The Best Offense is a Relentless Offense

Craig Apatov / Strategic Marketing Practice Leader

“If a window of opportunity appears, don’t pull down the shade.” –  Tom Peters

Business is about offense and offense in business is about generating revenue.

That said, revenue is about demand and demand is all about marketing. This is because before someone buys something (sales), they first have to want it and that’s what marketing does… communicate and drive demand. Marketing must be, therefore, the relentless pursuit of revenue – getting more people….to buy more…more often!

$ = More Customers + More Purchases + More Often

Astute strategic marketers, therefore, look at three key vital metrics in their planning and accountability processes:

  1. Net Customer Growth (more customers)
  2. Revenue-Per-Customer (more purchases)
  3. Frequency of purchase (more often)

$ = Net Customers (acquisition minus attrition)  x Revenue/Customer x  Frequency of Purchase

Of these, the most important is Net Customer Growth.

Net Customer Growth is the difference between new customer acquisition and customer attrition.  Without sustained net customer growth, there is no sustainable business. All too often, businesses focus on new customer acquisition but pay less attention to the “hole in the bucket” – customer attrition.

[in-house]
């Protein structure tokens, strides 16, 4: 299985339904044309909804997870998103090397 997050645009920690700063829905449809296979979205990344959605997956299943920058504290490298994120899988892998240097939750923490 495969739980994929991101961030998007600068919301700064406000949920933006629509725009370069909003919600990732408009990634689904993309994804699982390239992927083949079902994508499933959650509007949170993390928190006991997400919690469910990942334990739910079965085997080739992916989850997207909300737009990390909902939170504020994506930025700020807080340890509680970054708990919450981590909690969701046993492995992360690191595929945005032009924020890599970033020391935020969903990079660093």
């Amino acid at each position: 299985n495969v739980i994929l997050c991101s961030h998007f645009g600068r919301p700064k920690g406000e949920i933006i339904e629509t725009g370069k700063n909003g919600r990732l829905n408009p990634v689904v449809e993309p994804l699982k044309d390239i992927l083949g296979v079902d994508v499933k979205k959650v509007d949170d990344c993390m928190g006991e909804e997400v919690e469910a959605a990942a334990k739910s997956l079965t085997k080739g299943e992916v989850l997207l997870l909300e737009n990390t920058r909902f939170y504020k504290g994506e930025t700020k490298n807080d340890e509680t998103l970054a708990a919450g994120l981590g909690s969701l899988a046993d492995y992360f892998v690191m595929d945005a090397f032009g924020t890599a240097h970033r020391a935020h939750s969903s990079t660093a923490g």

It matters little whether a company is acquiring customers at a robust rate, if it is losing as many or more than it acquires.

Take America Online (AOL), for example.

In 2001, the number of dial-up subscribers was growing. Growth, however, plateaued by mid-2002 and then began a slow, yet precipitous decline due to competition from new internet service providers (ISPs) and the marketplace transition to broadband access despite an aggressive customer acquisition plan.

Simply put, AOL had a large and expanding hole in their bucket.  The company’s rate of acquisition was being out-paced by its rate of attrition, their efforts misplaced. While AOL tried to acquire more dial-up customers many were choosing faster or cheaper web access alternatives. In the end AOL was never able to recover its position as the most dominant online player.


It is said that it costs five times more to acquire a new customer than to retain an existing customer. Acquiring customers may be expensive, but losing customers is the most costly mistake most companies can make. As AOL painfully learned, this can eventually become a futile and expensive exercise.

Revenue Per Customer is simply total revenue divided by the number of customers over any given fiscal period.  If this trend is static or declining, it means margins are eroding as the cost of doing business increases over the same period.    

Frequency is how often customers purchase your product or service.  Greater frequency means greater revenue.  Less frequency likely means customers are taking their business elsewhere.

Again, marketing is getting more people… to buy more things… more often.

This requires a smart organization which has four key disciplines – vigilance, curiosity, recognition, and imagination.

First, Vigilance.

Vigilance is a prerequisite of success, since things change and change relentlessly.  What was nothing yesterday, is something today, and could be significant tomorrow.